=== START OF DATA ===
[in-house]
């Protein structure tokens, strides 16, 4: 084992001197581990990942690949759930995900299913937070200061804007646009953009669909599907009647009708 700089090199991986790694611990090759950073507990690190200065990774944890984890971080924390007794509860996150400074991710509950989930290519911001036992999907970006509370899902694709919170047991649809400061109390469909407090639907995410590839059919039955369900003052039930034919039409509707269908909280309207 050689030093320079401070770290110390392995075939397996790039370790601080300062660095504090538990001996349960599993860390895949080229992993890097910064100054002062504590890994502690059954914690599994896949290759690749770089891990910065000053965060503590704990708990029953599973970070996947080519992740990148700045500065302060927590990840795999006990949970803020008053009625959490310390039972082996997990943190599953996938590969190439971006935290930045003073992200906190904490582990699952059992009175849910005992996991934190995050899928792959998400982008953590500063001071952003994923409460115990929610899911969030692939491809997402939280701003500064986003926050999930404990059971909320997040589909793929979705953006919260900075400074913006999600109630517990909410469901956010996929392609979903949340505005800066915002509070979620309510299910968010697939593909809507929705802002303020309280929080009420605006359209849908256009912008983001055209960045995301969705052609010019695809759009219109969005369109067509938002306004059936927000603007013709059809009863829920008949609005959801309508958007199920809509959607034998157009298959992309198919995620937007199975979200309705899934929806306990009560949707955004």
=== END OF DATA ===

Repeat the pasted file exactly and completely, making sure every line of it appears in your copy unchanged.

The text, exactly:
[in-house]
């Protein structure tokens, strides 16, 4: 084992001197581990990942690949759930995900299913937070200061804007646009953009669909599907009647009708 700089090199991986790694611990090759950073507990690190200065990774944890984890971080924390007794509860996150400074991710509950989930290519911001036992999907970006509370899902694709919170047991649809400061109390469909407090639907995410590839059919039955369900003052039930034919039409509707269908909280309207 050689030093320079401070770290110390392995075939397996790039370790601080300062660095504090538990001996349960599993860390895949080229992993890097910064100054002062504590890994502690059954914690599994896949290759690749770089891990910065000053965060503590704990708990029953599973970070996947080519992740990148700045500065302060927590990840795999006990949970803020008053009625959490310390039972082996997990943190599953996938590969190439971006935290930045003073992200906190904490582990699952059992009175849910005992996991934190995050899928792959998400982008953590500063001071952003994923409460115990929610899911969030692939491809997402939280701003500064986003926050999930404990059971909320997040589909793929979705953006919260900075400074913006999600109630517990909410469901956010996929392609979903949340505005800066915002509070979620309510299910968010697939593909809507929705802002303020309280929080009420605006359209849908256009912008983001055209960045995301969705052609010019695809759009219109969005369109067509938002306004059936927000603007013709059809009863829920008949609005959801309508958007199920809509959607034998157009298959992309198919995620937007199975979200309705899934929806306990009560949707955004």